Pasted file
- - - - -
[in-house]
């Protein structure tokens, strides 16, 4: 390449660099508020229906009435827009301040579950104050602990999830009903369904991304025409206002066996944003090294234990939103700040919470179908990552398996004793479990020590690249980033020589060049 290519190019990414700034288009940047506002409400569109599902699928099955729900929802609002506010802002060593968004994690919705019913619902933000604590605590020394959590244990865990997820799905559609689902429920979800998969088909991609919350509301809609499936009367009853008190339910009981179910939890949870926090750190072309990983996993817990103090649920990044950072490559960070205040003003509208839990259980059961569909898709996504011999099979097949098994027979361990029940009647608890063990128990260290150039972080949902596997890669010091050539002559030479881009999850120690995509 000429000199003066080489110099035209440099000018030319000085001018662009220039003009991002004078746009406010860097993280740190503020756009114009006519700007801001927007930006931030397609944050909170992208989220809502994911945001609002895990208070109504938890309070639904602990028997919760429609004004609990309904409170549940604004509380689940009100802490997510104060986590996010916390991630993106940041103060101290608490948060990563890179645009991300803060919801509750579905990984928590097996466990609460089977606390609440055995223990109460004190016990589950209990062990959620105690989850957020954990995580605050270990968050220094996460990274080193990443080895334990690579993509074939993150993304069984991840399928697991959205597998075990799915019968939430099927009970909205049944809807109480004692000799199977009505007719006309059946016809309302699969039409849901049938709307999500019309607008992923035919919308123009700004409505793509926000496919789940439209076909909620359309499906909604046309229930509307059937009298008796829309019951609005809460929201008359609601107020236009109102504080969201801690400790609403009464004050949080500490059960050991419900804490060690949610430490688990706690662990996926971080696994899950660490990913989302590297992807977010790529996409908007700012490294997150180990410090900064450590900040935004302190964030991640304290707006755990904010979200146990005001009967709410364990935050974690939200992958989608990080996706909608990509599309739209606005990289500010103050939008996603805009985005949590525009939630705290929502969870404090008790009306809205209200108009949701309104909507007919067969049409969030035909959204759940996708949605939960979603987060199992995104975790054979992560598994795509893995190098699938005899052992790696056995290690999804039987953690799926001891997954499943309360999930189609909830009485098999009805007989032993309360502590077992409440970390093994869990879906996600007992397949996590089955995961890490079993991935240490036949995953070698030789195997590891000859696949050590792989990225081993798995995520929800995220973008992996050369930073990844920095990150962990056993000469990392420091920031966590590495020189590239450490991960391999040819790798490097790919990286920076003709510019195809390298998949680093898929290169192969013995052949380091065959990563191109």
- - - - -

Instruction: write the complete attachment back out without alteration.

[in-house]
């Protein structure tokens, strides 16, 4: 390449660099508020229906009435827009301040579950104050602990999830009903369904991304025409206002066996944003090294234990939103700040919470179908990552398996004793479990020590690249980033020589060049 290519190019990414700034288009940047506002409400569109599902699928099955729900929802609002506010802002060593968004994690919705019913619902933000604590605590020394959590244990865990997820799905559609689902429920979800998969088909991609919350509301809609499936009367009853008190339910009981179910939890949870926090750190072309990983996993817990103090649920990044950072490559960070205040003003509208839990259980059961569909898709996504011999099979097949098994027979361990029940009647608890063990128990260290150039972080949902596997890669010091050539002559030479881009999850120690995509 000429000199003066080489110099035209440099000018030319000085001018662009220039003009991002004078746009406010860097993280740190503020756009114009006519700007801001927007930006931030397609944050909170992208989220809502994911945001609002895990208070109504938890309070639904602990028997919760429609004004609990309904409170549940604004509380689940009100802490997510104060986590996010916390991630993106940041103060101290608490948060990563890179645009991300803060919801509750579905990984928590097996466990609460089977606390609440055995223990109460004190016990589950209990062990959620105690989850957020954990995580605050270990968050220094996460990274080193990443080895334990690579993509074939993150993304069984991840399928697991959205597998075990799915019968939430099927009970909205049944809807109480004692000799199977009505007719006309059946016809309302699969039409849901049938709307999500019309607008992923035919919308123009700004409505793509926000496919789940439209076909909620359309499906909604046309229930509307059937009298008796829309019951609005809460929201008359609601107020236009109102504080969201801690400790609403009464004050949080500490059960050991419900804490060690949610430490688990706690662990996926971080696994899950660490990913989302590297992807977010790529996409908007700012490294997150180990410090900064450590900040935004302190964030991640304290707006755990904010979200146990005001009967709410364990935050974690939200992958989608990080996706909608990509599309739209606005990289500010103050939008996603805009985005949590525009939630705290929502969870404090008790009306809205209200108009949701309104909507007919067969049409969030035909959204759940996708949605939960979603987060199992995104975790054979992560598994795509893995190098699938005899052992790696056995290690999804039987953690799926001891997954499943309360999930189609909830009485098999009805007989032993309360502590077992409440970390093994869990879906996600007992397949996590089955995961890490079993991935240490036949995953070698030789195997590891000859696949050590792989990225081993798995995520929800995220973008992996050369930073990844920095990150962990056993000469990392420091920031966590590495020189590239450490991960391999040819790798490097790919990286920076003709510019195809390298998949680093898929290169192969013995052949380091065959990563191109």